Tusonid Indians


By: Thomas N. Campbell

Type: General Entry

Published: 1976

Updated: July 1, 1995


The Tusonid Indians are known only as a group of Indians, presumably of Coahuiltecan affiliation, associated with San Juan Bautista Mission (near the site of future Eagle Pass) in the eighteenth century. It is possible that Tusonid is a variant of Tusane, the name of a Coahuiltecan band also referred to as Carrizo, which was associated with the same mission.

Frederick Webb Hodge, ed., Handbook of American Indians North of Mexico (2 vols., Washington: GPO, 1907, 1910; rpt., New York: Pageant, 1959). Esteban L. Portillo, Apuntes para la historia antigua de Coahuila y Texas (Saltillo: Tipografía "El Golfo de México" de Severo Fernández, 1886). J. R. Swanton, Linguistic Material from the Tribes of Southern Texas and Northeastern Mexico (Washington: Smithsonian Institution, 1940).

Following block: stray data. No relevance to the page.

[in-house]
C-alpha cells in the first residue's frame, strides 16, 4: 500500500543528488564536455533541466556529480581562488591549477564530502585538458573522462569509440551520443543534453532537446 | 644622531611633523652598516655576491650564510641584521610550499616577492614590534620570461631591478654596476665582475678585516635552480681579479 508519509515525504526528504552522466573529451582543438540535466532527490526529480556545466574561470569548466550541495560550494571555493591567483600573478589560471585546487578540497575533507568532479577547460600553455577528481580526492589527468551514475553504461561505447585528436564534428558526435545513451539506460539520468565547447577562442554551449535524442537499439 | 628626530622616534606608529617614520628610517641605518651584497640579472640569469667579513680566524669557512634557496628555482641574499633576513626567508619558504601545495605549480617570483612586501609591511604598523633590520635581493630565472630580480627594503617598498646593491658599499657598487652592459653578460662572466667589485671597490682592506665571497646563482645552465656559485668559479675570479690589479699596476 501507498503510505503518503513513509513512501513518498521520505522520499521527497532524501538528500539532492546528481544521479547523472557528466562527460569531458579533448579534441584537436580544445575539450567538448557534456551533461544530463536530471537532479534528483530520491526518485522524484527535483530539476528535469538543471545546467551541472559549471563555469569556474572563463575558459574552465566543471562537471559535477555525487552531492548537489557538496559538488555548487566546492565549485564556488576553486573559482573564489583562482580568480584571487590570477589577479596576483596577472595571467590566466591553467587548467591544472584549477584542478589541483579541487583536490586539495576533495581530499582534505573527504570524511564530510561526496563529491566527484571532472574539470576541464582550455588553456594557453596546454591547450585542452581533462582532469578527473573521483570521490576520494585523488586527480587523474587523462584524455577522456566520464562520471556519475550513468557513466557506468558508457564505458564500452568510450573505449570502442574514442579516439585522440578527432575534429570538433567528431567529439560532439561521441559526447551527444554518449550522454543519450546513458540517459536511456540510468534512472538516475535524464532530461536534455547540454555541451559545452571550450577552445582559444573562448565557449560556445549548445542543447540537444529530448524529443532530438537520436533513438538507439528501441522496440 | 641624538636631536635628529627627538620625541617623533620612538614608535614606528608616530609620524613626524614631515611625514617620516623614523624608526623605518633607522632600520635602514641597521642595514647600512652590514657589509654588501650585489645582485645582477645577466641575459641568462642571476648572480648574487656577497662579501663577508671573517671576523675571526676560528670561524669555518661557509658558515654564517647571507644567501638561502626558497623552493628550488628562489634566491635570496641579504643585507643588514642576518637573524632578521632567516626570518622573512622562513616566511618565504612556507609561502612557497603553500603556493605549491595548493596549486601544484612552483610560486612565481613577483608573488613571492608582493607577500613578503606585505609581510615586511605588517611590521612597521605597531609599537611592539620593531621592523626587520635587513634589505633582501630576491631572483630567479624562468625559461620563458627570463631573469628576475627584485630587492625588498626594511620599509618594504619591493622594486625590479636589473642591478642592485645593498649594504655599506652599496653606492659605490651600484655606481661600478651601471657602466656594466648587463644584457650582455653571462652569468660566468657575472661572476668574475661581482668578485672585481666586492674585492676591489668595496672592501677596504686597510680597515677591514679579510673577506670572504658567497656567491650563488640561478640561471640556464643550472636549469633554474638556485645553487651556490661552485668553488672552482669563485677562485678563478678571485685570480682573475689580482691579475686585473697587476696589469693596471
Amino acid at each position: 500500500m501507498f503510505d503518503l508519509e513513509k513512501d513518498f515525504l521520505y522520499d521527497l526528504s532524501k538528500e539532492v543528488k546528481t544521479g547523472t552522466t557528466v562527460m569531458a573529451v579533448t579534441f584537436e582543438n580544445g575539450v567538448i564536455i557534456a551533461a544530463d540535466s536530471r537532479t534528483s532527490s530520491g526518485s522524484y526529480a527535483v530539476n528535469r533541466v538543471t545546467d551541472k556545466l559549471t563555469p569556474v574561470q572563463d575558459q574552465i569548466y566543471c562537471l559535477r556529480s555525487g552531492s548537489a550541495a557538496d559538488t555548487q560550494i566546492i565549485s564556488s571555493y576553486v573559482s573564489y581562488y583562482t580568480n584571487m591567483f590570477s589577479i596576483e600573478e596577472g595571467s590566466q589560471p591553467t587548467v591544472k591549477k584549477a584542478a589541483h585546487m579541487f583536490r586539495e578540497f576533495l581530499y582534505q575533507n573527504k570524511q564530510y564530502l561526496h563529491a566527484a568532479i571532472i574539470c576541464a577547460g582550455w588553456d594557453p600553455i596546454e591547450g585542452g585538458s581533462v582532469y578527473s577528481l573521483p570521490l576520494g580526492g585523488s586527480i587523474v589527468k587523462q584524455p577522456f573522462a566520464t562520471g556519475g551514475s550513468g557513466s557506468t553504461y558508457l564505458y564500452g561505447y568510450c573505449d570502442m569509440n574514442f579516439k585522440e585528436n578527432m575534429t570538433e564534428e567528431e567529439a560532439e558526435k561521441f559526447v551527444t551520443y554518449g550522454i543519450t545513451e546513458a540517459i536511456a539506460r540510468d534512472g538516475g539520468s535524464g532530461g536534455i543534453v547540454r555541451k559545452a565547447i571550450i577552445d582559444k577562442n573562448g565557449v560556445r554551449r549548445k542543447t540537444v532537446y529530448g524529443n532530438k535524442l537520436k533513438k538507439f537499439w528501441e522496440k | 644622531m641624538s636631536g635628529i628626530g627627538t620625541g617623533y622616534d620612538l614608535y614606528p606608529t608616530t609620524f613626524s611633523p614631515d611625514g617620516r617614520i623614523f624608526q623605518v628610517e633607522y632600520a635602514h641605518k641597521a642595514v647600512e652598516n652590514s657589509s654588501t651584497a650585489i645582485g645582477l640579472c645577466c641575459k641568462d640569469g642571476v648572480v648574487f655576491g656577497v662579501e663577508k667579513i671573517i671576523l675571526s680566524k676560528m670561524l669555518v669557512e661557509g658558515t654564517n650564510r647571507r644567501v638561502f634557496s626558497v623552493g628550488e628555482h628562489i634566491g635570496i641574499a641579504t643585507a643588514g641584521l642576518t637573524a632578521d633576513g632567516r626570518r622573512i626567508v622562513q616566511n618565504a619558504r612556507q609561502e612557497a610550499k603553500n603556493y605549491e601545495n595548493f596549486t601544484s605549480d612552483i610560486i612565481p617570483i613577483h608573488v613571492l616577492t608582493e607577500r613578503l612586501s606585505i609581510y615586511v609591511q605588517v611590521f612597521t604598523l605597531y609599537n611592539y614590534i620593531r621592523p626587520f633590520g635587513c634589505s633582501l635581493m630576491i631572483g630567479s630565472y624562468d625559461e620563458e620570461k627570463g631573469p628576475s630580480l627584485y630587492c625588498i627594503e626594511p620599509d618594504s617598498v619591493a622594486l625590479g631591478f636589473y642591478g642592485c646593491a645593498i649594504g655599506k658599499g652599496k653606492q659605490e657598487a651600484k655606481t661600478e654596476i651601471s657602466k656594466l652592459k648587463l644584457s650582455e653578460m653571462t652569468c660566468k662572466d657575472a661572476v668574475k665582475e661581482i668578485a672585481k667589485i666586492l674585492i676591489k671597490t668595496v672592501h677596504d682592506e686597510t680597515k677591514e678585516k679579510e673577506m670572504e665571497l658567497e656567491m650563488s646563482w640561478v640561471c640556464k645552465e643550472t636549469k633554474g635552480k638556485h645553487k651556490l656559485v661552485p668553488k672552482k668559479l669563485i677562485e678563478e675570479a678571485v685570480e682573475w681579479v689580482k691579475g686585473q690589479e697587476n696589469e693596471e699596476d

Categories:
  • Peoples
  • Native American
  • Tribes (Other)

The following, adapted from the Chicago Manual of Style, 15th edition, is the preferred citation for this entry.

Thomas N. Campbell, “Tusonid Indians,” Handbook of Texas Online, accessed May 24, 2022, https://www.tshaonline.org/handbook/entries/tusonid-indians.

Published by the Texas State Historical Association.

1976
July 1, 1995